I feel by the way quite guilty that I did not keep up our contact. I was very buisy shortly after our conversation (marriage, moving, new job, then baby) but I know that is a pure excuse for letting fall asleep our contact.

Regards,
Till

17
Hello,

I had to prune my Changsha Citrandarin - tragically enough. There was critical bark die back due to a wound infected by mould during our wet winter. So I had to cut off one of its two biggest branches, about 80 cm long and very well branched. Now I have this otherwise very strong branch and can send it whole or in parts to those who would like to have budwood or cuttings.

I have the plant from www.pflanzen-des-Suedens.de (Mr. Meeder, Germany). It is still listed there (https://www.pflanzen-des-suedens.de/Citruspflanzen/In-Vorbereitung/; No. 9). I have not yet gotten fruits. So all that I can say is that it is a strong plant on Poncirus rootstock that has thick thorny twigs and thick evergreen leaves.

In case that more than one person is interested I would divide the branch. I live in Germany. So I can ship to countries in the EU, probably to Brittany, Switzerland and all countries that have no importation bann for Citrus plants.

Yours,Till

18
Cold Hardy Citrus / Re: Kucle x Poncirus
« on: March 21, 2020, 06:22:59 PM »
Indeed, the fruits are very sour. But the fruits I ate had a mandarine aroma. The peel of my fruits was somewhat sweet and not very bitter. Good for lemonade. The taste of the fruits resembles Calamondin, I would say, not awful to my taste but nothing you would like to eat out of hand.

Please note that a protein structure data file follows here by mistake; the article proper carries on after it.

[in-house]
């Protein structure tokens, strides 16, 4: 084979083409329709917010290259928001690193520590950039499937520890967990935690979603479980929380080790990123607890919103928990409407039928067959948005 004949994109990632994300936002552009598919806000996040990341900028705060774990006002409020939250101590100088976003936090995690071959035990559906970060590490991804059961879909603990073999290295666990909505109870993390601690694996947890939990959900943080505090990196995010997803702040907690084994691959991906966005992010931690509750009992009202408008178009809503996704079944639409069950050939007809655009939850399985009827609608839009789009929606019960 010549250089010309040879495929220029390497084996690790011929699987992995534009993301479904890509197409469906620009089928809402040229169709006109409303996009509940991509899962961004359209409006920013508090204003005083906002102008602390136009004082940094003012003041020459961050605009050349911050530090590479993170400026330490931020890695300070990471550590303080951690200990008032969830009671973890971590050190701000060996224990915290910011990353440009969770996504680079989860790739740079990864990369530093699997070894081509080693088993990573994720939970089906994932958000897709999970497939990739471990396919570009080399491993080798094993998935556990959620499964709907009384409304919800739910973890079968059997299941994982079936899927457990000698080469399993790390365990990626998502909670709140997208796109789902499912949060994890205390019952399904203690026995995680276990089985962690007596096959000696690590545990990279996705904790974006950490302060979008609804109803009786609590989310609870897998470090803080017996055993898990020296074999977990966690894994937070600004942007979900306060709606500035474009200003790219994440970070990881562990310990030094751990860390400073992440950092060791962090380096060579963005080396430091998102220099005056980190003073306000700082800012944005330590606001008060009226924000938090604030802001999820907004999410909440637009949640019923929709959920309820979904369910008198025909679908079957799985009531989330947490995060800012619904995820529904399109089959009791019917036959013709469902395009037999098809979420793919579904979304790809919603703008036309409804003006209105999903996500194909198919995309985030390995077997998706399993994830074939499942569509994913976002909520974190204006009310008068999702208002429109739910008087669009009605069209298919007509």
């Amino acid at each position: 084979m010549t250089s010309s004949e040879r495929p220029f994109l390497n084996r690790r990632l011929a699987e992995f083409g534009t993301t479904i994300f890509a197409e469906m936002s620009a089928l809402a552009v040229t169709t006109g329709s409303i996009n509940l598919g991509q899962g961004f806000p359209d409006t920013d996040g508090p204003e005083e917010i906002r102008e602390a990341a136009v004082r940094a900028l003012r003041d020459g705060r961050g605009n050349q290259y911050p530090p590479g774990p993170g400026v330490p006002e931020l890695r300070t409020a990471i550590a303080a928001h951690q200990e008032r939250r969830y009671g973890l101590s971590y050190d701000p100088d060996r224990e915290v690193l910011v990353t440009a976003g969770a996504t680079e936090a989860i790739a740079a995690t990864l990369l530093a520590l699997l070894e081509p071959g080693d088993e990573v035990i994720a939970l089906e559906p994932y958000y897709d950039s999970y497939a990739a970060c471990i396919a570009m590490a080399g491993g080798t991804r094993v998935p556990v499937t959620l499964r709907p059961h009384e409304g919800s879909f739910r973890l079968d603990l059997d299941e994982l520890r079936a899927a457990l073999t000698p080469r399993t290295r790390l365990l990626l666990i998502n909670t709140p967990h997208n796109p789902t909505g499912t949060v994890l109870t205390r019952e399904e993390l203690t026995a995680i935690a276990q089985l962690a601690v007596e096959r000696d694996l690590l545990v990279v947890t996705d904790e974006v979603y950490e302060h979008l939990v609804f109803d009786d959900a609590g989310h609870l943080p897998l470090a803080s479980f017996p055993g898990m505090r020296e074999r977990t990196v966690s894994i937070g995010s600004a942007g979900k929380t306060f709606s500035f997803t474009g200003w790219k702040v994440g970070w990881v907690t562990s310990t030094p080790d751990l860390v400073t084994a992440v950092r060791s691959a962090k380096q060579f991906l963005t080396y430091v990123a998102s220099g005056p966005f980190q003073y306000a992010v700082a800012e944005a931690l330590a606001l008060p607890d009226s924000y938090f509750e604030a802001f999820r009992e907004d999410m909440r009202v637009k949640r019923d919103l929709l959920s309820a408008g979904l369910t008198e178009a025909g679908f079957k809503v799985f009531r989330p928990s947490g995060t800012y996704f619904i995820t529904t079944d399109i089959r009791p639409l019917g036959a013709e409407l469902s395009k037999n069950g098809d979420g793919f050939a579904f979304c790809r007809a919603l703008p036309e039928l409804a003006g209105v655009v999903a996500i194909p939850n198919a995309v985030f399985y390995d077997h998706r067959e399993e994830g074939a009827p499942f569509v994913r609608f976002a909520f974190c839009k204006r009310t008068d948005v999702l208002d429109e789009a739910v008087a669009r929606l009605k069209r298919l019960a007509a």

Kucle is not available in Amerika, so far as I have heard from others in the US.

19
Cold Hardy Citrus / Re: Calamondin x Poncirus
« on: March 08, 2020, 01:13:49 PM »
That is true. There can be hybrids among the monofoliate ones. But it seems to me that this case is very rare with Calamondin, at least if you let it pollinate itself. All seedlings of Calamondin that I had so far looked exactly the same, no variation in leaf form, except for the trifoliate seedlings. I could imagine that Calamondin produces some hybrid seedlings when cross pollinated by other citrus. Given the flower form of Calamondin natural cross pollination is, however, unlikely.

But when you ask yourself what seedling you should keep than you will look for those you want to have. And these are in our case the trifoliate ones, no matter how their fruit quality will be. Since trifoliate leaves are always dominantly inherited you can be sure that all Poncirus hybrids are trifoliate and that only the trifoliate ones are Poncirus hybrids (or Citrange hybrids etc.). Calamondin x Poncirus hybrids are, besides their hardiness, interesting because you can use them as a test to what degree Kumquat genes can suppress the bad taste of Poncirus, I mean the internal oils and the bitter taste. The existing Citrangequats give me some hope that it is possible but I know nothing for sure at the moment. So producing Calamondin x Poncirus hybrids is just an experiment for me. In case that the results are negative (= bad fruit taste) I will still gain the possiblity for further crosses. When the peel of C. X P. hybrids is sweet (seemingly a dominat trait of Kumquat) I could cross them with other Poncirus hybrids and have the hope that I do finally get a Poncirus hybrid with sweet edible peel.

20
Cold Hardy Citrus / Re: Poncirus fruit comparison
« on: February 18, 2020, 04:30:05 AM »
Interesting!

The Poncirus types I tasted were always very aromatic. Lemonade of all types (after one night, without the oils...) tasted orangelike not so much lemonlike with strong flavor even after delusion with approximately 6-8 parts of water.

I found it interesting that the sugar content of Ilya11s samples is so different. When I look into Japanese gen bank NIAS (https://www.gene.affrc.go.jp/databases-plant_search_en.php), I find high sugar content in many Poncirus types.